President Gunderson Statement on Social Justice
Park University supports social justice, as it enriches our educational environment. Social justice challenges the contagion effects of stereotypes and preconceptions while contributing to critical thinking and effective communication among students, faculty and staff, regardless of background.
Even with that support, we live in a world where people are judged far too often by the color of their skin than by their character; where the parent/child conversations to accompany the passing along of car keys can be vastly different, depending on the racial background of the family; where saying “Black lives matter” is viewed by some as a threat rather than a simple statement of fact. The death of George Floyd, and so many others, is a reminder that racism is very much alive and negatively impacts the lives of many.
Yet, we also live in a world of hope. Our past and present actions demonstrate that we can, and must, do better for the future.
At a time when Black students were denied an education in Parkville, Mo., Park supported the Black community in their efforts to build the Banneker School by making the bricks for their first building. When Japanese American students were being sent to internment camps during World War II, Park invited nine Nisei students to study here. Today, Park leads an effort to systematically review the Medal of Honor awarding practices during World War I, because evidence supports that minority service members may have been denied the highest military honor due to the pervasive prejudices that were commonplace during the early 20th century.
But Park’s history, of course, is not without blemish and our work is not done. We must increase our efforts to create a world that is more inclusive and values diversity, as both are essential for a strong and just society. We must model for our students and community the processes of learning, reflection and continual improvement. We are equipped for this charge; Park University’s capacity to educate allows us to present the full scope of history and gives us the tools to communicate and take actions that will make a positive difference.
Over the last several weeks, I have been talking with a cross-section of Park’s constituents to discuss the steps we should take to address systemic racism and its impact on our community. As a result of those discussions, the following initiatives will become an immediate focus for our University:
• Academics. We will share more broadly the work of our faculty to create opportunities for students to deepen their knowledge and increase their commitment to social justice. Examples include the Department of Psychology and Sociology’s Diversity and Social Justice certificate, the Peace Journalism program and many other curricular and co-curricular experiences. As part of this undertaking, Park commits to review our curriculum to ensure incorporation of more materials from scholars of underrepresented groups. This undertaking aspires to discourage the pernicious effect of academic prejudice and cultural insensitivity, whether it arises in textbooks or on campuses. As an institution of higher learning, our response must be anchored in our mission.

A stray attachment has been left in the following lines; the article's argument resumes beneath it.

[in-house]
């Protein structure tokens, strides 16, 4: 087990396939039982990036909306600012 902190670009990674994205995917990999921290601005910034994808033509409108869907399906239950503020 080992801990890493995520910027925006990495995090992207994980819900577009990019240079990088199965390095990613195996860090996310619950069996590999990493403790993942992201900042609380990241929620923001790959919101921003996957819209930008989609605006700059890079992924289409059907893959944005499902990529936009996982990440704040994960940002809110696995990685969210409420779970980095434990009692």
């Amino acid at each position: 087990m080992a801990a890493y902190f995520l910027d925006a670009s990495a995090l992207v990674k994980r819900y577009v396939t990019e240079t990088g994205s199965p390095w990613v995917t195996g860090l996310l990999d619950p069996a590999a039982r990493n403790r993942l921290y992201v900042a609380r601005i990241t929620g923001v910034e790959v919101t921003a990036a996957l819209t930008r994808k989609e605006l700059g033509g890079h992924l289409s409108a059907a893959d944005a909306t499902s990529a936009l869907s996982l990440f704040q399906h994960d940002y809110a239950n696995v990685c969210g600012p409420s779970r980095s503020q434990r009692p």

• Banneker School. Park University will assist in the effort to raise $120,000 to finish the first phase of the Banneker School restoration. We will be asking for your financial support and to assist in the work (additional details are forthcoming). The re-opening of this school as living history will afford a new generation the chance to better understand what systemic racism is and how many worked together to make the American dream more accessible to students who otherwise would have been denied an education because of bigotry.
• Diversity and Inclusion Standing Committee. This group, formed during the 2019-20 academic year, will remain focused on how Park can improve the diversity and inclusion among our faculty and staff. Their efforts include examining our hiring practices to address shortcomings in diversity and inclusion from a staffing perspective; enhancing our culture related to recruitment and retention; workplace learning and training; and leadership development at all levels.
• Listening. We will develop a series of listening sessions as we start the Fall semester so that I and others can better understand the challenges, frustrations and fears of our students, faculty and staff related to social justice and racism. My hope is we can use the arts, our library and existing student organizations to help define multiple ways we can listen, learn and grow.
The initiatives above do not represent an exhaustive list of all we will do, but they reflect Park’s next steps championing the cause of social justice. We will update you as we move forward. I know there is much that I do not yet understand, so I invite you to share your recommendations, experiences and thoughts with me at firstname.lastname@example.org. We live in an extremely challenging time on so many fronts, but I am convinced that love and reason, as a response to hate and ignorance, is essential as we celebrate multiculturalism and treat discriminatory behavior as dangerous to our educational goals.
Yours in faith and labor.
Greg Gunderson, Ph.D.